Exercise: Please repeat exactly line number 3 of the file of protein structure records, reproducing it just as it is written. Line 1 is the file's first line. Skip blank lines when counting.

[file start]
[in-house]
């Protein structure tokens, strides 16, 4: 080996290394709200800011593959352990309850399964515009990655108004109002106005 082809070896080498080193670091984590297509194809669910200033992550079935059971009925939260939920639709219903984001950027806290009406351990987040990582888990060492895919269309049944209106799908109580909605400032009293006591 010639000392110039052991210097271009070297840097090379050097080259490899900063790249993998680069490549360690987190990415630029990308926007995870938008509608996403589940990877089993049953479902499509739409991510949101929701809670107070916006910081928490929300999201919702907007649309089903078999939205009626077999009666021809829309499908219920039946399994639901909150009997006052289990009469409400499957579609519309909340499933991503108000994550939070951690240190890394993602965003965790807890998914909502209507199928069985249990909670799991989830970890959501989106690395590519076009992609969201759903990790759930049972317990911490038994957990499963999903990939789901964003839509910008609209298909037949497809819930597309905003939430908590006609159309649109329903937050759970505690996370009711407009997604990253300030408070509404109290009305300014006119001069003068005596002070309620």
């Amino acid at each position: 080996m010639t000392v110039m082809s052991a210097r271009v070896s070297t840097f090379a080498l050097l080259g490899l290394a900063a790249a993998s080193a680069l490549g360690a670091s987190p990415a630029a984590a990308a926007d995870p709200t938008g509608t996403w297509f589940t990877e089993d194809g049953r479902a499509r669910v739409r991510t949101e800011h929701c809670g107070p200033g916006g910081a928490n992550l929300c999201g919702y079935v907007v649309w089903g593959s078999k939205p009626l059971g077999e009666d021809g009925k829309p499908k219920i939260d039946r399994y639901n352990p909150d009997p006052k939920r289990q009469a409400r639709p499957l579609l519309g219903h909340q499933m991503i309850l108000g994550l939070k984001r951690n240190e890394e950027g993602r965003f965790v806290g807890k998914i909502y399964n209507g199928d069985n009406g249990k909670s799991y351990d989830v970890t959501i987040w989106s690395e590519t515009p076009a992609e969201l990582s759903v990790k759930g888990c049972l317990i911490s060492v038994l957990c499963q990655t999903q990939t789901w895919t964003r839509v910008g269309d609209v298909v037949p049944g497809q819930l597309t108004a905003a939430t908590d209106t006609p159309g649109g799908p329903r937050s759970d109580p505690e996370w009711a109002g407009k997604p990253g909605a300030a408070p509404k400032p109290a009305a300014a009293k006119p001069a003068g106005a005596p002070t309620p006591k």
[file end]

């Amino acid at each position: 080996m010639t000392v110039m082809s052991a210097r271009v070896s070297t840097f090379a080498l050097l080259g490899l290394a900063a790249a993998s080193a680069l490549g360690a670091s987190p990415a630029a984590a990308a926007d995870p709200t938008g509608t996403w297509f589940t990877e089993d194809g049953r479902a499509r669910v739409r991510t949101e800011h929701c809670g107070p200033g916006g910081a928490n992550l929300c999201g919702y079935v907007v649309w089903g593959s078999k939205p009626l059971g077999e009666d021809g009925k829309p499908k219920i939260d039946r399994y639901n352990p909150d009997p006052k939920r289990q009469a409400r639709p499957l579609l519309g219903h909340q499933m991503i309850l108000g994550l939070k984001r951690n240190e890394e950027g993602r965003f965790v806290g807890k998914i909502y399964n209507g199928d069985n009406g249990k909670s799991y351990d989830v970890t959501i987040w989106s690395e590519t515009p076009a992609e969201l990582s759903v990790k759930g888990c049972l317990i911490s060492v038994l957990c499963q990655t999903q990939t789901w895919t964003r839509v910008g269309d609209v298909v037949p049944g497809q819930l597309t108004a905003a939430t908590d209106t006609p159309g649109g799908p329903r937050s759970d109580p505690e996370w009711a109002g407009k997604p990253g909605a300030a408070p509404k400032p109290a009305a300014a009293k006119p001069a003068g106005a005596p002070t309620p006591k």